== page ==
Archive for May, 2018

 

Livestock panels, sometimes called cattle panels, hog panels or sheep panels are not only a God send to fencing for a variety of animals, but have many other uses as well. Panels are 16-feet long and made of heavy gauge galvanized welded wire and vary in height from 36-inches to 54-inches. With a few panels and tee-posts, a sledge hammer and some fastening wire a single person, or two people, can create a sturdy pen for their animals.

As a single shepherd, I had no time for repairing fences or chasing escaped sheep, so livestock panels became my “go to” supply not only for fencing, but for a variety of other farm projects, from trellises for climbing peas or beans, to supports for espaliered fruit trees and berry canes, to outdoor pens for growing meat chickens and ducks.

What I especially like about these panels are their many uses around the farm or in the garden. They are more than just fencing, they are a multipurpose necessity, even on a small suburban homestead.

 

Check out these inspiring uses for livestock panels, or let your imagination run wild.

 

  • Storage or Firewood Shelter
  • Hog Moving Panel
  • Greenhouse or Potting Shed
  • Trellis for Climbing Crops & Flowers
  • Support for Espaliered Fruit Trees
  • Portable Chicken or Rabbit Tractor
  • Arbor for Climbing Roses, Berries or Grapes
  • Livestock Housing or Shaded Area
  • Livestock Alley
  • Livestock Hay Feeders
  • Hanging Tool Rack
  • Livestock Transport Box for Pick-up Truck

 

What great ideas do you have for using livestock panels on your suburban homestead?

I’m notorious for cobbling recipes together—seriously—no kidding!

 

I rarely—if ever—follow a recipe from start to finish without looking for ways to make it different (ah hem, giving it my touch, I mean).

So, when I visited the newest addition to our culinary scene I just had to try one of the dishes at home.

It was a work lunch.  Someone had suggested we try the new Cuban restaurant in town.  Being the foodies we all are we couldn’t resist.  Well—let me tell ya, we were not disappointed…not at all.

It was a fun, lively open air place with long wooden tables where you, and the strangers sitting near you, could ooh and ahh over the rich, spicy aromas wafting in from the kitchen.  It was like one big beach party, rather than a stuffy business lunch with colleagues.

As is our want to do, we ordered different dishes so we could taste many different items from the menu.  Sounds strangely unsettling for a biz lunch, but when you are friends as well as colleagues, business lunches take on a whole new meaning.  We love to share.

There were Cuban style taco concoctions, black beans and rice; a Cuban-style shredded beef; mojo-marinated pork shoulder roast; a Cuban-style chicken Stew; and, the Cubano Sandwich, piled high with ham, pork, pickles and cheese.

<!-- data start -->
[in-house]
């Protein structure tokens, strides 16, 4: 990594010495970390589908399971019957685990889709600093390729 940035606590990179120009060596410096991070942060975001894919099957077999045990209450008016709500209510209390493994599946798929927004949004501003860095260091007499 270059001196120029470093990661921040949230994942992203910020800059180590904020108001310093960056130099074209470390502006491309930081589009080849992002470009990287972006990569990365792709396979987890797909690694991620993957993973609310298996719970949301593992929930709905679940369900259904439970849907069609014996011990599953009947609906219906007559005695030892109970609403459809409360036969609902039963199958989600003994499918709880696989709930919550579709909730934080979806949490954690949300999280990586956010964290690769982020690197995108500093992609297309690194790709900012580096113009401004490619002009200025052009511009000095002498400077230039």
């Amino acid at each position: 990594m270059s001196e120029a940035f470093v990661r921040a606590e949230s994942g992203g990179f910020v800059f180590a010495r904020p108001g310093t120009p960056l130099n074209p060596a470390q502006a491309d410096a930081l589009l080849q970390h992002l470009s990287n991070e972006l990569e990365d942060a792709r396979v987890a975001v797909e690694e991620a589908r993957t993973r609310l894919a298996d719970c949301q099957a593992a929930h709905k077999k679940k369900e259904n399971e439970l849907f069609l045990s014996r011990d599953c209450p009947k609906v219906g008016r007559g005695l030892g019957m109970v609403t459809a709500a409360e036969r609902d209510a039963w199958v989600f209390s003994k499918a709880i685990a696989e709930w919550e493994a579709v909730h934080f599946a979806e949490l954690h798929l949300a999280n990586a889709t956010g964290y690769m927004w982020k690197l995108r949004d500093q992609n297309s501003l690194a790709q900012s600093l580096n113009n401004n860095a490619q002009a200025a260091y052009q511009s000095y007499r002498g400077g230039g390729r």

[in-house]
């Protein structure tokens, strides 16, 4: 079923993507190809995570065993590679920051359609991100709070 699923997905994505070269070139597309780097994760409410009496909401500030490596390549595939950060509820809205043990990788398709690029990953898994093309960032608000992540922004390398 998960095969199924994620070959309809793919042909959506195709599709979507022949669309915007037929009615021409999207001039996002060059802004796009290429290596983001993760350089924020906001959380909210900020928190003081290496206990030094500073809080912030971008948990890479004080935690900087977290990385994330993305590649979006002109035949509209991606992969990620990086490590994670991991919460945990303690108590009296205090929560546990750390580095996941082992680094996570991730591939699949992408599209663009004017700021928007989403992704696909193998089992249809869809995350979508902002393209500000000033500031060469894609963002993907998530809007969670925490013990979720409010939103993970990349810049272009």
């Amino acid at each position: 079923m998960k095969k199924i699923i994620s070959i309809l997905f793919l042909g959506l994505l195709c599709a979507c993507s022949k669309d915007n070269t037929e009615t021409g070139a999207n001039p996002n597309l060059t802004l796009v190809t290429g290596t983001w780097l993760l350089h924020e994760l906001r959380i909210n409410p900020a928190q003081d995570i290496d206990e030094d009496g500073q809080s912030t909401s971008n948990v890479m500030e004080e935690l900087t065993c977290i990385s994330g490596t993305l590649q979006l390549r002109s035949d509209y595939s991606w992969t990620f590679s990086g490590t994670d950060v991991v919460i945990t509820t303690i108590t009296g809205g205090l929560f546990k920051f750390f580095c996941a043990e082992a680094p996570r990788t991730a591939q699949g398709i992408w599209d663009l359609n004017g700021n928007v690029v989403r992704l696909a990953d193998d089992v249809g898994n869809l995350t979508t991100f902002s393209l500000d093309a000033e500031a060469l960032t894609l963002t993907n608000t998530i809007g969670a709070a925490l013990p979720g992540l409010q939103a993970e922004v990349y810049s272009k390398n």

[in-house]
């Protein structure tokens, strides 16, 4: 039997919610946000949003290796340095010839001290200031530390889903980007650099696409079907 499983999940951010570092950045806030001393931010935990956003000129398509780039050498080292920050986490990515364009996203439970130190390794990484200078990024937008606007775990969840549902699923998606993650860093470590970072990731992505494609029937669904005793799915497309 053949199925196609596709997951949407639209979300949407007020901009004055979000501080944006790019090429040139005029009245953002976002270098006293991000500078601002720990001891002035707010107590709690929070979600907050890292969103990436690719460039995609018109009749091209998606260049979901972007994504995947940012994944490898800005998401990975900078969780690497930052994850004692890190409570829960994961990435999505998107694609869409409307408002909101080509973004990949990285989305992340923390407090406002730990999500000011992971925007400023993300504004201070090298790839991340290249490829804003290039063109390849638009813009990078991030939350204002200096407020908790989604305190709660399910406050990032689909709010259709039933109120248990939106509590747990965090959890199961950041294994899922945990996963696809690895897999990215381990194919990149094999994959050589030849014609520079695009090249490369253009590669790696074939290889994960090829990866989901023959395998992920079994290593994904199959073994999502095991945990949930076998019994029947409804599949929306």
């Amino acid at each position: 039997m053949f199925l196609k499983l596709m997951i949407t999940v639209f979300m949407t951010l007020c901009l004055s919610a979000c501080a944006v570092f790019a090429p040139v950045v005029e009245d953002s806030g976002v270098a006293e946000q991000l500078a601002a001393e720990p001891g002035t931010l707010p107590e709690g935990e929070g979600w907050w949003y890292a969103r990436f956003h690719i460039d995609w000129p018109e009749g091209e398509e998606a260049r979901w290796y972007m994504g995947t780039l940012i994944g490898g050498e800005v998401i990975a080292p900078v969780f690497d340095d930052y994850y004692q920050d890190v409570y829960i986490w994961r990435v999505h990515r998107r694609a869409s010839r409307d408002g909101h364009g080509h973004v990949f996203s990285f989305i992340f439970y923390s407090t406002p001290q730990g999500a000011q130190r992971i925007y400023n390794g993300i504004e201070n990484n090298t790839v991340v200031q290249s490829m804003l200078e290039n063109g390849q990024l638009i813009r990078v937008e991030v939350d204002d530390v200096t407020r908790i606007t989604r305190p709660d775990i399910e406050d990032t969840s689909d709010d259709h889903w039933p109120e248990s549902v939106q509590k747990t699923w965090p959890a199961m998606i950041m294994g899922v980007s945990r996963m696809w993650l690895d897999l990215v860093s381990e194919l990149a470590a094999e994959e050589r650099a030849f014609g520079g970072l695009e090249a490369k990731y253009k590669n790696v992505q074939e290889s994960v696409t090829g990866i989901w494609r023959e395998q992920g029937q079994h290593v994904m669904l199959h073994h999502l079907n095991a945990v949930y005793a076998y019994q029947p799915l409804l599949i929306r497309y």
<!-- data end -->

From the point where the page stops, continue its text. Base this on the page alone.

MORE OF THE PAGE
We ate, stealing tidbits from each other, laughed and talked as friends and colleagues, with as little business as possible being conducted.  The one business-like discussion we did have revolved around which dish was our favorite.  Hands down the fan favorite was the Cubano Sandwich, the perfect combination of savory slow-cooked pork, the bite of dill pickles and the creaminess of mayo and Dijon mustard all held together by two layers of melted Swiss cheese. YUM!!!

So—in true to me fashion I asked the restaurant if they would share the recipe.  After a bit of friendly girl talk…okay…a lot of girl talk…well… some would call it serious flirting…the darling restaurant owner gave me the basic rundown of how to make a Cubano Sandwich.  Armed with that info and with a bit of time combing the internet for recipes I cobbled together a few that I liked.

Knowing that this would make a lot, I enlisted the help of my family to be guinea pigs for my latest culinary creation.  We served our sandwiches with black beans, white rice, and coleslaw. The results were amazing and no one went away hungry, or disappointed.  SUCCESS!!

 

To try your own island creation check out the recipe below.

A word of warning, though, these are the perfect dripping, gooey flavorful sandwich, so break out the dish towels, folks, ‘cause a napkin ain’t gonna cut it!

 

 

Slow Cooker Cuban Pork Roast

 

INGREDIENTS:

To Make Slow Cooker Cuban Pork:

  • 2 Pounds pork shoulder
  • Kosher salt & ground black pepper
  • 1 Tablespoon ground cumin
  • 1 Tablespoon ground coriander
  • 1 Tablespoon dried oregano
  • 4 Cloves garlic, peeled and gently smashed with the side of your knife
  • 1/4 Teaspoon dried red chili flakes
  • 1 Medium onion, sliced thin
  • 1 Cup fresh squeezed orange juice
  • 1 Lime, fresh squeezed
  • 1 Cup chicken broth
  • 2 Bay leaves
  • 4 Cuban bread rolls or other firm bread like a Telera Roll
  • Mayo
  • Dijon mustard
  • Dill pickles, sliced
  • 8 Thin slices Swiss cheese
  • 8 Thin slices deli ham
  • Butter

 

 

 

DIRECTIONS:

Trim pork shoulder of excess fat. Season with salt and pepper. Place in the slow cooker.

Mix remaining ingredients and pour over pork.  Roll the pork around in the mixture to coat well.

Cook on low for 6-8 hours (meat should be fork tender).

Remove meat and set on cutting board, cut from bone and slice or shred.  Remove any excess fat from the pot.  Return meat until you are ready to assemble the sandwiches.